“If it cannot break out of its shell, the chick will die without ever being born. We are the chick-The world is our egg. If we don’t crack the world’s shell, we will die without ever truly being born. Smash the world’s shell. FOR THE REVOLUTION OF THE WORLD!”
–Revolutionary Girl Utena
Shokuzai (Penance) is a story of people dying without ever being born. Exposed to a tragedy at a young age, it’s like they were frozen in time and encased within a shell of adolescence as they grew into adulthood. They were five girls in their school’s playground when one of them was abducted right in front of their eyes and murdered. 15 years later, we return to their lives and find them still struggling to come to terms with what happened. Stunted, empty, cursed; they could never break out of their shells. Thus began the 5 episode series Shokuzai, a 2012 Japanese TV drama directed by the horror maestro Kiyoshi Kurosawa (Cure, Pulse, Tokyo Sonata.)
When I began investigating Japanese film in 2008, Kurosawa fast became a favourite of mine. Like a Japanese Tarkovsky, his style is calm and atmospheric, using background noise and image to convey a strong feeling of alienation and disquiet. If you’ve ever seen anything from the anime directors Ryutaro Nakamura (Serial Experiments Lain, Ghost Hound) or Hiroshi Hamasaki (Texhnolyze, Shigurui,) you’ll know what to expect. Kurosawa’s made a lot of horror, but in a genre renowned for its visceral qualities, his films are unusually meditative and artful nightmares that play with the strange and surreal to emphasise an ugly and desperate reality. When even Martin Scorsese is a fan (the excellent Shutter Island owes a lot to Kurosawa,) you realise this is a filmmaker worthy of note.
Anyway, back to Shokuzai. I’m writing about it with Mira of Hachimitsu (episodes one and two) because we just wanted to spread the word (and I needed an excuse to write about Kurosawa anyway!) There’s a misconception out there, particularly amongst anime fans, that Japanese live-action is somehow not worth the time because “the Death Note movies weren’t any good.” To that I say, rubbish! Like with any medium, there’s good and bad, but some of my favourite films are Japanese. Shokuzai is a TV series, but if you’re into the likes of Game of Thrones, there’s really no excuse not to give this a shot. Rant aside, then, episodes three and four are what I’m supposed to be writing about.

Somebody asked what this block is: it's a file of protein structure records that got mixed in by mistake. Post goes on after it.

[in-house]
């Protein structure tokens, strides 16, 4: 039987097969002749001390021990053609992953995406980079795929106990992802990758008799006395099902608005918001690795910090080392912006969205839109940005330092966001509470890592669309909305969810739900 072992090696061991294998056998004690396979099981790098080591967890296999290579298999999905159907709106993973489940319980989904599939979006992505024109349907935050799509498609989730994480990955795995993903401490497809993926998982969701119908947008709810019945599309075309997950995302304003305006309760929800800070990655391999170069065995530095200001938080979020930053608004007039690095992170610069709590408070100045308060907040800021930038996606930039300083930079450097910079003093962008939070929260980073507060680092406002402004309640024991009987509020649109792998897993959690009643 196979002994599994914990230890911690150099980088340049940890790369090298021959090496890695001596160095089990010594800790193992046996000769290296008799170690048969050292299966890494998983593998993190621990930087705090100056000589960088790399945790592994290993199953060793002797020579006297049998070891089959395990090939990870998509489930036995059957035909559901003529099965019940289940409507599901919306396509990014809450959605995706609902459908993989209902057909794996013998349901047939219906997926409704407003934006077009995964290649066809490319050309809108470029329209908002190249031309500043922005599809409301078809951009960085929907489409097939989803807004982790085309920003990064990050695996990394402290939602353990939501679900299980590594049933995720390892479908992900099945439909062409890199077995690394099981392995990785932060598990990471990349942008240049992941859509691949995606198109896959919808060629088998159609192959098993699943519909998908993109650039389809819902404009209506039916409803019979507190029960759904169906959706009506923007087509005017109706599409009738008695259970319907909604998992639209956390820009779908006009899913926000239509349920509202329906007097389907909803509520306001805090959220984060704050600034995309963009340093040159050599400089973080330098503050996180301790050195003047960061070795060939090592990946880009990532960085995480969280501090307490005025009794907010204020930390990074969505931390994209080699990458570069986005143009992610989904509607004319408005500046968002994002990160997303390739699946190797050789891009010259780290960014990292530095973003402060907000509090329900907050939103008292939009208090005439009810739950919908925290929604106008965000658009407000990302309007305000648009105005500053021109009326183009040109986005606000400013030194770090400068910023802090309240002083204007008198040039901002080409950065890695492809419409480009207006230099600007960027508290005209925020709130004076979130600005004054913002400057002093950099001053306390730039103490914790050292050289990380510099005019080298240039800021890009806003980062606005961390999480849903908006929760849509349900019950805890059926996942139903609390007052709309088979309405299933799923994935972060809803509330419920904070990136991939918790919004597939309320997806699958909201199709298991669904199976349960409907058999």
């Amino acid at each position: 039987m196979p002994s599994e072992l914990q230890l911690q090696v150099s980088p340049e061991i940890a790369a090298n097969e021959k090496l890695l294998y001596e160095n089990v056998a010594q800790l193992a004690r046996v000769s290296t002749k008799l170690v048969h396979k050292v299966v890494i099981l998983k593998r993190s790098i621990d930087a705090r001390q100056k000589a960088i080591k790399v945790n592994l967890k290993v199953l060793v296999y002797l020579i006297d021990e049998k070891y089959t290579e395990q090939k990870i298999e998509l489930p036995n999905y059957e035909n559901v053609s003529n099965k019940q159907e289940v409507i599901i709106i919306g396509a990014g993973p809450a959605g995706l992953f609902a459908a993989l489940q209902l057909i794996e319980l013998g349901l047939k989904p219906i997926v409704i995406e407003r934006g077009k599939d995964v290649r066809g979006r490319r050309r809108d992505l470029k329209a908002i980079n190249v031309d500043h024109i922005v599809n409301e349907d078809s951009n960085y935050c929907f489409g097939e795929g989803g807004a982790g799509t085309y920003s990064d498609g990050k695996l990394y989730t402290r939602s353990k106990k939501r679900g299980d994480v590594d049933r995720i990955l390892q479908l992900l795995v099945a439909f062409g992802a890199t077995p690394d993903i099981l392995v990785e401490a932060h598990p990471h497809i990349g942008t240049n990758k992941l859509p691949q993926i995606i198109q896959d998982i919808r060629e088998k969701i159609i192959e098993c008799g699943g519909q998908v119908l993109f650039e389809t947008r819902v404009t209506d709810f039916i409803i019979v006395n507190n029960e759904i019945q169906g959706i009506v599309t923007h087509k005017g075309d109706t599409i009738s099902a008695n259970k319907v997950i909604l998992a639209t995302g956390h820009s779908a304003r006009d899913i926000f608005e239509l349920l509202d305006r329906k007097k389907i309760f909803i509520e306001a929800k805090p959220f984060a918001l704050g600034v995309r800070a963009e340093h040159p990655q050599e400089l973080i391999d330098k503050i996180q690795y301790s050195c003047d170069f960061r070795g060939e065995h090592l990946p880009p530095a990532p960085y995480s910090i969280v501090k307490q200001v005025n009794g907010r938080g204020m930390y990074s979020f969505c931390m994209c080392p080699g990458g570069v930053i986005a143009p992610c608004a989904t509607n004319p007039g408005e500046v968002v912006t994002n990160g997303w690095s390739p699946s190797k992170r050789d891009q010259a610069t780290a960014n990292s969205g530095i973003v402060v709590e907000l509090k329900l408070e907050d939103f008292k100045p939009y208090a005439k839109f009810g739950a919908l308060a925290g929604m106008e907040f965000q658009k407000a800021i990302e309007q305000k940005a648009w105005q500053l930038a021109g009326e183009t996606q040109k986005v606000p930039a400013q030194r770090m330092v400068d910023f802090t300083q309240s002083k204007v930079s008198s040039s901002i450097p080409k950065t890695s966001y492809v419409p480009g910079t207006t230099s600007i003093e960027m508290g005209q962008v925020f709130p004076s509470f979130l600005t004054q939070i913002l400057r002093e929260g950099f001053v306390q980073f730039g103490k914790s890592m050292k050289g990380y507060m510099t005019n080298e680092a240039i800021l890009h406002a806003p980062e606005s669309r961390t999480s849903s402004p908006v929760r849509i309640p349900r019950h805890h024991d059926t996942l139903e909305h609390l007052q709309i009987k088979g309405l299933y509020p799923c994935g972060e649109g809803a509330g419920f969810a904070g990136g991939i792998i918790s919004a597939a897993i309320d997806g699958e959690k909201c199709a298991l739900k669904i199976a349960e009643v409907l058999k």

Episode three may well be the series’ best, and certainly most difficult. Shokuzai has a latticework-like structure, where each instalment focuses on one of the affected girls 15 years after the event. This time it’s the turn of Akiko Takano, a NEET woman still living at home, browbeaten by an overbearing mother who’s more concerned with the shame of being a “lower class” family than the welfare of her own child. Into all this comes Akiko’s older brother, Koji, back from Tokyo with a new wife and step-daughter in-tow. This is when things start to get more than a little weird and wrong.
Akiko is in love with Koji, but the more he ingratiates himself back into her life, the stranger a man he seems. It turns out that he’s a paedophile. At one point, his frightened step-daughter runs to Akiko crying for help, but she does nothing. She knows what Koji’s up to, but doesn’t seem capable of facing reality. In the end, she saves the girl by killing him, but far from being the moral choice on her part, one is left to wonder if she did it because he didn’t return her love.
The fourth episode is less affective, but similarly delivers a distorted world-view. Yuka Ogawa has grown into an attention-craving, petty temptress more concerned with besting her little sister, Mayu, than anything else and starts an affair with Mayu’s newly-wed husband just because she’s convinced that Mayu only married him because she knew that Yuka had a thing for policemen (wow, that was complicated to write!) She’s just a remarkably empty woman intent on taking back everything that’s been “taken from [her].”
After what happened to them 15 years ago, the girls all became emotionally stunted: pupas that didn’t hatch, chicks that didn’t break out of their shells, adults who never grew up. All of them are still preoccupied with the things that bugged them as children, like being in the thrall of an older brother, or being jealous of the attentions lavished upon a sister: immature notions that normal people grow out of but just never happened here, to abnormal ends. Visually, there’s a notable shift in palette between their colourful childhood years to the faded, decaying look of their adult lives, as if they’ve become the ghosts in their own ghost stories.
They aren’t ghosts though, they are real people. We live in an age of science that has demystified the supernatural, but if Shokuzai is anything to go by, we were never terrified of those things anyway, we were terrified of each other. Akiko’s brother moved into an abandoned warehouse, the kind of dead building you’ll find in every city in every part of the world, and made his home there. Why? Why do people do such strange things? This is a story filled with such illogical people and that, precisely, is what’s so scary about it: chaos and the idea that, for all of our progress towards a modern world, someone or something can still be truly unknowable.